The Playing Out initiative was started in Bristol in 2009 by two mothers who were keen to give their children a taste of the simple freedom of playing in the street that they had enjoyed when they were growing up. Four years on, the Playing Out initiative has expanded in Bristol to over 30 streets and is being replicated in other towns and cities across the country.
The Playing Out sessions in Kings Heath are in their second year and have been organised by a group of local residents, community groups and organisations with an interest in children’s play. Kings Heath and Moseley Playing Out Group offers advice and support to street organisers and are the people to contact with any questions you may have:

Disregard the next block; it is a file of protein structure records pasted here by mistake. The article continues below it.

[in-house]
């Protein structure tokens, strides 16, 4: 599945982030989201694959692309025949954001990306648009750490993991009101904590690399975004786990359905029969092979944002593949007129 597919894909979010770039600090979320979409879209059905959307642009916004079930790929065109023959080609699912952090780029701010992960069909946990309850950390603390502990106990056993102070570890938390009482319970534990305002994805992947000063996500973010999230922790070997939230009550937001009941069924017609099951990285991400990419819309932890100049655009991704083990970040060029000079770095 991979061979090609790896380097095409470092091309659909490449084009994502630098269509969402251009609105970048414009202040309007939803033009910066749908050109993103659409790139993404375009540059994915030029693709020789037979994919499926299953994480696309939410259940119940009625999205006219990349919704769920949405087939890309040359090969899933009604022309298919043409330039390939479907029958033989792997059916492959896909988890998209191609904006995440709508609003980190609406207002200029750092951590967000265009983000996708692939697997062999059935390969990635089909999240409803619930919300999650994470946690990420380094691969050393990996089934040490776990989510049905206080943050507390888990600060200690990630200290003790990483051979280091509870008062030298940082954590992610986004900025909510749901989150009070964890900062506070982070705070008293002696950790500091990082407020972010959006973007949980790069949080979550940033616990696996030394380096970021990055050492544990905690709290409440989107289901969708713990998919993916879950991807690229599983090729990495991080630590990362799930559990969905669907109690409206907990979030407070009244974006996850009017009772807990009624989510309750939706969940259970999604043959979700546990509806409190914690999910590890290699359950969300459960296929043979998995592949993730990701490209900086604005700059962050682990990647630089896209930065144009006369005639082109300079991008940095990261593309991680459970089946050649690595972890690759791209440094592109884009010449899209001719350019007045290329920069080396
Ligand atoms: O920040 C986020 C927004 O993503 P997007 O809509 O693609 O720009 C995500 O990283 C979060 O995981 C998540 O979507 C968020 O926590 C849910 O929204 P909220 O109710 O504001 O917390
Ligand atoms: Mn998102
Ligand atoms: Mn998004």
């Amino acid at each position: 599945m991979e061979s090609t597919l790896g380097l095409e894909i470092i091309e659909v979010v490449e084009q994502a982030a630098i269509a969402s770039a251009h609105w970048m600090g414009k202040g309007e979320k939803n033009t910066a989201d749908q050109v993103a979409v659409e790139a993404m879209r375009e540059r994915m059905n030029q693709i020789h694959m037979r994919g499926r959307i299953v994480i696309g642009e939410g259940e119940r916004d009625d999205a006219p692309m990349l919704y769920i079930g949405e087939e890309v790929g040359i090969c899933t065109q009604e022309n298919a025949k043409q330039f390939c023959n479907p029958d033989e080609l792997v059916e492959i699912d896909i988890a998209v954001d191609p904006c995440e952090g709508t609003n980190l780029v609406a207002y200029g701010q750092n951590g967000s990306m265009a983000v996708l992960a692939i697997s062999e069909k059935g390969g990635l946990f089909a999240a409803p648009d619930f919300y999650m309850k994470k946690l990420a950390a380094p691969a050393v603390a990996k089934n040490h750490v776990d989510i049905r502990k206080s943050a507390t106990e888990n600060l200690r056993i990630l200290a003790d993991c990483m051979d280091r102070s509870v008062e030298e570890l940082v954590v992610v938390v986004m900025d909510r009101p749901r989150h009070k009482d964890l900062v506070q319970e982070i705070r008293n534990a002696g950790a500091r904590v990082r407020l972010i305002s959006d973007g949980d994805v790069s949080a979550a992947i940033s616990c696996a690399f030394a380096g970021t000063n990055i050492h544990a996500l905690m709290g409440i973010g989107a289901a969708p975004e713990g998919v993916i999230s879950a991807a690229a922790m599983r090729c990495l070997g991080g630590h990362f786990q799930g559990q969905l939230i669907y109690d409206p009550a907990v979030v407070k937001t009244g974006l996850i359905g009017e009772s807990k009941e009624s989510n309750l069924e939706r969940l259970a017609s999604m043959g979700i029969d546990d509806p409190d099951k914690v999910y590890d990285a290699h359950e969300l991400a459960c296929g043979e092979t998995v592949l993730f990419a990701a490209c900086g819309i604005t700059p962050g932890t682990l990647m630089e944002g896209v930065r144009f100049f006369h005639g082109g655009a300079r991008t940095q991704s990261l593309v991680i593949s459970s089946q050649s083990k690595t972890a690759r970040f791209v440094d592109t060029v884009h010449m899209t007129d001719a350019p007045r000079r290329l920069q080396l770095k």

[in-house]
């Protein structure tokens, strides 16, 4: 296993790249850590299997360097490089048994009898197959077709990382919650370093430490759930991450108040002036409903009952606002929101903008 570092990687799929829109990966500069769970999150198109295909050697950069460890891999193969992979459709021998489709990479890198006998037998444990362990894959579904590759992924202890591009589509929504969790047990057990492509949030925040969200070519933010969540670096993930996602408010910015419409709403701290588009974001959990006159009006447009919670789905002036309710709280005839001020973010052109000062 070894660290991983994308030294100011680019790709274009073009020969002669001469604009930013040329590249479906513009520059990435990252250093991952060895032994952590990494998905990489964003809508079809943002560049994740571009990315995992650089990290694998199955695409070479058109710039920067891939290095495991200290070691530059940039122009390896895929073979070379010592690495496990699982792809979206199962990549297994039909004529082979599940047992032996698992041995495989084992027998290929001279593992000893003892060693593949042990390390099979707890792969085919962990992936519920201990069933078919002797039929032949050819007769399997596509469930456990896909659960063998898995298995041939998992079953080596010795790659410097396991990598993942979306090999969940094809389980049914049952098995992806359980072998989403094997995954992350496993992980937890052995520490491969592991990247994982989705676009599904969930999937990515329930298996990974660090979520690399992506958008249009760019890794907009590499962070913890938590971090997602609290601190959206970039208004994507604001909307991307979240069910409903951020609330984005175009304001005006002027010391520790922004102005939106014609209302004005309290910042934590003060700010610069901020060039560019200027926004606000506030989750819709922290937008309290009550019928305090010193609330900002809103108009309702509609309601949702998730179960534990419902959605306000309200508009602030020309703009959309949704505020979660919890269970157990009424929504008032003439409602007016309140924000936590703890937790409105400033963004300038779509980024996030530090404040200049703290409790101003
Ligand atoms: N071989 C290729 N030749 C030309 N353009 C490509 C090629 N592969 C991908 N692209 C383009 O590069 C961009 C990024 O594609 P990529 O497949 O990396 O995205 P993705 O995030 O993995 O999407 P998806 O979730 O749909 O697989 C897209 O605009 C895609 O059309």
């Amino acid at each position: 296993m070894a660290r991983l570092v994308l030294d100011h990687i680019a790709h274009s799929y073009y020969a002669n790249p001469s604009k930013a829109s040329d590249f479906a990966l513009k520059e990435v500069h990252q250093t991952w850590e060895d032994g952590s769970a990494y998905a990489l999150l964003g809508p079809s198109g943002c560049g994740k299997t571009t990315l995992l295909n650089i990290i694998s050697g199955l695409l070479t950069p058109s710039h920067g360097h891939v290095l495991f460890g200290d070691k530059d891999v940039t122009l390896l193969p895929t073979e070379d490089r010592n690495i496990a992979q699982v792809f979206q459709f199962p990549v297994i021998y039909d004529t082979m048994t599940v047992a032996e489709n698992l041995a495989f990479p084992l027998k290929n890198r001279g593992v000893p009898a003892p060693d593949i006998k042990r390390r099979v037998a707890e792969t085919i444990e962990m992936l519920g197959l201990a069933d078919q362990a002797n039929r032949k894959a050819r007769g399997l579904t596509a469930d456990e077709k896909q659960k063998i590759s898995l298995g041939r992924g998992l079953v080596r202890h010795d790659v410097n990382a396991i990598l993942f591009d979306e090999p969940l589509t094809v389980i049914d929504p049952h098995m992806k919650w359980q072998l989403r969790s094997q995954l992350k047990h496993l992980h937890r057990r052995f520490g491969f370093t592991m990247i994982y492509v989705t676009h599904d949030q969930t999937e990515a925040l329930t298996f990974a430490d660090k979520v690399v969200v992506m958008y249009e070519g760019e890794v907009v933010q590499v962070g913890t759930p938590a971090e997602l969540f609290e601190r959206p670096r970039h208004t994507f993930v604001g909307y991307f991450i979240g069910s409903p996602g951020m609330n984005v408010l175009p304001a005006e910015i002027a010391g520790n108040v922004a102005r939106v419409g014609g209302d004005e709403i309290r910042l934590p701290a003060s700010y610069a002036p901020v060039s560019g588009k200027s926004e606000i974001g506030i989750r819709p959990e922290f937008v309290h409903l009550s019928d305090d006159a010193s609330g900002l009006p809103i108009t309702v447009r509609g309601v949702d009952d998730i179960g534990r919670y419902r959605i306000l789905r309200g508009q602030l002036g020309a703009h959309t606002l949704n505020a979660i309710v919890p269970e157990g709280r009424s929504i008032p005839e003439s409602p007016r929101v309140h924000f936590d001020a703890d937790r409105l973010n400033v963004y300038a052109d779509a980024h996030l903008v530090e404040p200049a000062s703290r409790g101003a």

Marcus Belben Coordinator, telephone 07784302283
For more about how it went last year see video and links below:
co.uk/2013/08/street-play- spreading-across-birmingham. html
- Playing Out Call to Arms
Kings Heath Centre for Space Exploration is once again coordinating efforts to organise a series of Playing out events for National Playday on 6th August 2014. In 2014 we are looking to double the number of streets closed to traffic, open to play, from 3 last year, to more than 6 this year. Happening, as it does, two days after the centenary of the start of World War One, we will begin the day with a game of football near the war memorial on Wheelers Lane – see more here.
Our next meeting is 9:15 Thursday 22nd May Kitchen Garden Cafe, Kings Heath.